|Jan/Feb 2011 Reviews & Interviews|
A Marzipan Factory: New and Selected Poems
Otoliths. 2010. 112 pp.
"You are an > accidental being / just like me," writes Grzegorz Wróblewski, in his poem "Black Head," and the lines go a long way toward describing the provenance of his poetry. Wróblewski's present volume, A Marzipan Factory (the volume in which this quote appears), continues his Dada-Surrealist portrayal of our Dada-Surreal lives. In his better poems (and there are gratifyingly many) contexts are implied. Variations upon common phrases, in the opening lines, generally make them seem familiar for just a moment. By the end of the poem, those almost common phrases arrive at mock closures that suggest that there is little in life that isn't purely subjective, even crazy.
There is, however, a definite "feel" to life, and, frequently, a sense of an objective reality within which human existence is a-swim, poignantly ludicrous. In the poem "Cindy's Cradle" the protagonist obsesses over the daughter that he has not yet had or perhaps never will have:
Look what he's up to
How he's losing his head in the center of this asphalt island
surrounded by the police and the angels
from parallel worlds.
Until the angels appear, there is not a word in the poem that is anything less than humble, quotidian. There is only a vague suggestion, in the opening line, that something is vaguely out of hand: "Watch out for the cars, man—I shouted." With the arrival of the police a well-known closure is suggested but then suddenly there are the angels.
This method is remarkably effective at expressing a riotous abundance of life in the midst of bland, irrational, often unsightly details. It is the blandness, at which Wróblewski is uniquely talented, that gives the poems of A Marzipan Factory their special poignancy.
The details of romantic love are among the most bland. In a poem such as "If She Was Still Sipping Wine With You" it is barely mentioned and is everywhere:
You used to only care about women
and now you discourse about jays all the time.
You explain they have souls,
you analyze their appearance and behavior...
You observe them for hours, I even caught you
working out their nervous
It is an effective preventive against triteness. If there could be said to be an overall pattern to the human behavior in A Marzipan Factory it is obsession. In no particular does that obsession arrive at a more muted mixture of bathos and pathos than romantic love:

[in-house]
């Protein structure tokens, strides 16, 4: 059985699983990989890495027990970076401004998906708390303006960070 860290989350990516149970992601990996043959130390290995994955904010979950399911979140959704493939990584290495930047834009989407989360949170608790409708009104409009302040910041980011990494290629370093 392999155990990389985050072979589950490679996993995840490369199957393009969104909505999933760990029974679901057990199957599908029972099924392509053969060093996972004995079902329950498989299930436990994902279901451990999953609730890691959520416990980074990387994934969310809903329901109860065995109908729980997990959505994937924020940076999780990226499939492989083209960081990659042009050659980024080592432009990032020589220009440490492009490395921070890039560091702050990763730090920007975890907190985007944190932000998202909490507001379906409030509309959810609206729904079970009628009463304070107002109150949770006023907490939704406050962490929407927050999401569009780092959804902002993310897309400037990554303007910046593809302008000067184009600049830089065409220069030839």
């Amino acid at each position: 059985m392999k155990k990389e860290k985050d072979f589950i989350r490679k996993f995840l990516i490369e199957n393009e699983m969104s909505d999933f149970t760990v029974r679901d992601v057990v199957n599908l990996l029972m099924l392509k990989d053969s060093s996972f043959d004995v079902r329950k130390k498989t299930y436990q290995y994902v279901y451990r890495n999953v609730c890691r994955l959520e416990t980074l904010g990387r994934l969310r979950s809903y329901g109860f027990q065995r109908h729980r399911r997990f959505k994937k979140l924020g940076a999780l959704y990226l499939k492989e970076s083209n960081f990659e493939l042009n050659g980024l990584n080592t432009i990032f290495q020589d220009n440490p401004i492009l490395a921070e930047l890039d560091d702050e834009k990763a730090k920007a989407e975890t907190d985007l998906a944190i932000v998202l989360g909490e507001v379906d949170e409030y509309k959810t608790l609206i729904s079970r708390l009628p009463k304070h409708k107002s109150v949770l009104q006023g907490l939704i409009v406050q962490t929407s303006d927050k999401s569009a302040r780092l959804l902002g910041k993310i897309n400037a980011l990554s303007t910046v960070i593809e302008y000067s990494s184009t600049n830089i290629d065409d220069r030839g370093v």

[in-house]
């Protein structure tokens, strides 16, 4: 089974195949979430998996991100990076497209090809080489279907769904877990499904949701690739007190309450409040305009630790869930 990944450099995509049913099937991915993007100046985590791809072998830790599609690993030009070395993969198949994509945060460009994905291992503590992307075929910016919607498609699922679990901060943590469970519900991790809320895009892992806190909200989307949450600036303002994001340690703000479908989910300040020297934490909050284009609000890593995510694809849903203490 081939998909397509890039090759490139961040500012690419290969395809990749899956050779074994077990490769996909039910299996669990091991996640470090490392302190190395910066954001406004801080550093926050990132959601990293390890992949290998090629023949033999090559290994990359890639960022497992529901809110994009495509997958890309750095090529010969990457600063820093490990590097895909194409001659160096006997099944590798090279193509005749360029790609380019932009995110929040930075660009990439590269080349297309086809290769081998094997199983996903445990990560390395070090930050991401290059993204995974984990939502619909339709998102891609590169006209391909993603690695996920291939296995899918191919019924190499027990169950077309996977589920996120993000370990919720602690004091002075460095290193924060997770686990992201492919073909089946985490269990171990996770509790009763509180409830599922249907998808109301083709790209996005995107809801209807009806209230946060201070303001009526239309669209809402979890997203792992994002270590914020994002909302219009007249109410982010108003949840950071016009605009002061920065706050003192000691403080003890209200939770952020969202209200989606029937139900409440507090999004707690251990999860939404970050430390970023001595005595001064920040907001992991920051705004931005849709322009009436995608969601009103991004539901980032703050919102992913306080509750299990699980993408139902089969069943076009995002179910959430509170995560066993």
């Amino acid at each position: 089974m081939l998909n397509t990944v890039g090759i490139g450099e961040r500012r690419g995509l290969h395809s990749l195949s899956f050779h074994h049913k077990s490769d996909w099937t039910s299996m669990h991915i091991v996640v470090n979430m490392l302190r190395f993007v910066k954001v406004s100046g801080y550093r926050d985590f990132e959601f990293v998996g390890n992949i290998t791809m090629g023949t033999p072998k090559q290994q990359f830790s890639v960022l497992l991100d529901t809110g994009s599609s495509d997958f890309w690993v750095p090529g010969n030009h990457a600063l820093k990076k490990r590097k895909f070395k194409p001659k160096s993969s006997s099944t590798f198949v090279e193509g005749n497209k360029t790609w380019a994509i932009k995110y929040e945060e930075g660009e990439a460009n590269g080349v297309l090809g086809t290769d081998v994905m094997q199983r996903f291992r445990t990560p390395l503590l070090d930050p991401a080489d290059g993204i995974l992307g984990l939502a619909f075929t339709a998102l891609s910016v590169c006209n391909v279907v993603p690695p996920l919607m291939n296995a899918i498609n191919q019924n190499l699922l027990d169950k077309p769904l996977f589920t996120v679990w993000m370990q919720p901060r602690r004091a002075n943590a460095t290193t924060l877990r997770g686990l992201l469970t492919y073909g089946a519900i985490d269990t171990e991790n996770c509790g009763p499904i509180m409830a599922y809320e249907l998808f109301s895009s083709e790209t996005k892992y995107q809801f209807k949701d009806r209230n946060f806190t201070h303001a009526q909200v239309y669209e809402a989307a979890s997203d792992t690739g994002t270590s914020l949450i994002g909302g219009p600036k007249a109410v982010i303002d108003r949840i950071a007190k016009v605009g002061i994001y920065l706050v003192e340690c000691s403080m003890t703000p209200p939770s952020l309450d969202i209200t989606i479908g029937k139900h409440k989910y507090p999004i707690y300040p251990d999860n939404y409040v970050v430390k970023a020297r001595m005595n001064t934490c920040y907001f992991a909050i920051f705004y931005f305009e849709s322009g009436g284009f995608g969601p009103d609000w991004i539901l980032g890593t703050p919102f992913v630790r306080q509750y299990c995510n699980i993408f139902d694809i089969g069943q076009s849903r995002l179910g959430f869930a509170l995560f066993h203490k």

The first girl I fell in love with
told me incessantly
about her passion for preparing hens' stomachs.
Even listening to Brahms
in the evenings didn't help us.
If there is anything more pathetic than a man in love, it is a man not in love.
It is not likely that Grzegorz Wróblewski would agree that he has a "method." It is certainly true that a reader will find the volume more diverse than most. Moreover, Piotr Gwiazda has recently received a grant from the PEN American Center in order to translate Wroblewski's book of prose poems, Kopenhaga (2000), from the original Polish, highlighting the fact that the poet avails himself of a particularly wide range of techniques and voices.
The poems in A Marzipan Factory (also translated from Polish) display a considerable range, as well. (One is even a prose poem.) Perhaps the most magical lines in the volume can be said to have been crafted with completely different tools than those described:
This is not a dog although the natives describe him as such
he must have fallen out of the sky
I realized it
from the way he would conduct his argumentation—
He made two steps forward
The sandstorm came.
Even the translations from Kopenhaga that have been released thus far, however, tend to be most successful when they may be said to employ the method described here. The farther the poet strays from it the more often his poems seem merely trendy and sometimes over written.
In the final analysis, Grzegorz Wróblewski is a tremendously energetic and talented poet and painter who is working his way toward the recognition that he deserves. The volume A Marzipan Factory: new and selected poems, at its best, is a particularly effective celebration of our deeply flawed humanity. It is also a fine record of the poet's journey to this point.